Published Monday, March 3, 2008 | 5:28 p.m.
Updated Thursday, Oct. 30, 2008 | 2:14 p.m.
CARSON CITY -- Leonard W. Hill, convicted of killing his live-in girl friend, is going to get a new trial because of mistakes by the Clark County District Attorney’s Office.
Hill was sentenced to life in prison with the possibility of parole after 20 years for the strangulation death or Robin Martin in December 2005.
The Nevada Supreme Court overturned the conviction because defense lawyers were not given prior notice of testimony by two expert witnesses for the prosecution.
Police were called to the couple’s share apartment after loud arguments. They found the woman’s body on the floor in the bedroom. Hill suffered several cuts on his left forearm and a scratch on his forehead.
Hill argued he was defending himself from a knife attack by Martin.
At the preliminary hearing in justice court in Las Vegas, Medical Examiner Alane Olson testified that a person could die after 60 to 120 seconds of continuous pressure to the neck. But at the district court trial, Olson testified that a person must apply continuous pressure for at least three to four minutes to cause death.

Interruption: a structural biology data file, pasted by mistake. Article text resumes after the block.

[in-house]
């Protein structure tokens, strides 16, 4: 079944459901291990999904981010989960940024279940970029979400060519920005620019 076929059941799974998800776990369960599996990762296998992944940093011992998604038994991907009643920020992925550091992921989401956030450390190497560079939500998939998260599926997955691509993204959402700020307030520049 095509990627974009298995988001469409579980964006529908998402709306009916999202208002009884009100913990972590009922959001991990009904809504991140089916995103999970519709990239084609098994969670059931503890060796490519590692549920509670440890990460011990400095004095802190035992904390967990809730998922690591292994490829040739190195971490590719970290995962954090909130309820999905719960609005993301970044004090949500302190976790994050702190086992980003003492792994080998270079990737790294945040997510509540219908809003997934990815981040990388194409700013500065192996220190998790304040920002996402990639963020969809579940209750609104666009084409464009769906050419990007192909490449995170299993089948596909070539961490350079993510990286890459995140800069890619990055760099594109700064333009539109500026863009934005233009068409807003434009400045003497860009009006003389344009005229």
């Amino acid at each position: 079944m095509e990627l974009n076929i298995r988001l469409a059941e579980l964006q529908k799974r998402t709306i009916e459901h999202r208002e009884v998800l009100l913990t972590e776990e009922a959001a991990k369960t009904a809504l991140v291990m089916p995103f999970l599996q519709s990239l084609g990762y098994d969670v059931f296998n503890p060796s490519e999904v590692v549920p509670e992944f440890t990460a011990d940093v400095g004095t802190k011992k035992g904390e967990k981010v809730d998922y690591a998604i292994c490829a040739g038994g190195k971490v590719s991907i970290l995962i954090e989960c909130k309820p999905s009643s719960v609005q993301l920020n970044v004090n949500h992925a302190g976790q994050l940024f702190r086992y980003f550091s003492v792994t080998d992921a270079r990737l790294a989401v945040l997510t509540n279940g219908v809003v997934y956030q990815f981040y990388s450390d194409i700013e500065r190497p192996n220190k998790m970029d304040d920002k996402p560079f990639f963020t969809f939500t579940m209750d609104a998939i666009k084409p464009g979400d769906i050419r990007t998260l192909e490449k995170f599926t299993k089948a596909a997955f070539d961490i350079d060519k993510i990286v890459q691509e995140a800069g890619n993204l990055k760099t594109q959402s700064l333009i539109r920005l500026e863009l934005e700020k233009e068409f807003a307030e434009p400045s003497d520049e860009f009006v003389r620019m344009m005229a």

The defense was not advised prior to the trial of the change in testimony. The court said the prosecution’s failure to give prior notice of the changed testimony was a violation of the law “as well as fundamental notions of fairness.”
The changed testimony of Dr. Olson “dealt a severe blow to Hill’s argument that he acted in self defense and he had no chance to get his own expert to rebut the testimony,” said the decision.
And defense lawyers were not notified prior to trial that crime scene analyst Gary Reed would testify at trial that a person who defends himself from a knife attack would suffer gashes or stab injuries to the hands, the webbing of fingers and underside of the arms.
The court said the prosecution never gave any notice, as required, that Reed would testify about defensive wounds.
The decision was signed by Justices James Hardesty and Michael Douglas. Justice Ron Parraguirre dissented, saying Hill could have asked for a continuance of the trial and these two witnesses were subject to cross examination. He said the errors were harmless.